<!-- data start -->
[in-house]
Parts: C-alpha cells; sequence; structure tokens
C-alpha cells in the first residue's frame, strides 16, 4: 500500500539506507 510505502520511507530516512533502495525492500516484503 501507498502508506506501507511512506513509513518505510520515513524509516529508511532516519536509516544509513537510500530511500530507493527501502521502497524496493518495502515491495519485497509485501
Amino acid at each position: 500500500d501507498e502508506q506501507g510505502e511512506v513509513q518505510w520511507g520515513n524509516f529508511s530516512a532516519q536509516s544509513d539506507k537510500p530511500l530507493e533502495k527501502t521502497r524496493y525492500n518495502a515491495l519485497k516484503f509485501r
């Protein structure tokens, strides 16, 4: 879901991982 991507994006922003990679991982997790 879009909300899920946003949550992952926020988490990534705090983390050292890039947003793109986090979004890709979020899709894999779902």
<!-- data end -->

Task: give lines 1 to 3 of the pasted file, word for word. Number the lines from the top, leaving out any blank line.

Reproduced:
[in-house]
Parts: C-alpha cells; sequence; structure tokens
C-alpha cells in the first residue's frame, strides 16, 4: 500500500539506507 510505502520511507530516512533502495525492500516484503 501507498502508506506501507511512506513509513518505510520515513524509516529508511532516519536509516544509513537510500530511500530507493527501502521502497524496493518495502515491495519485497509485501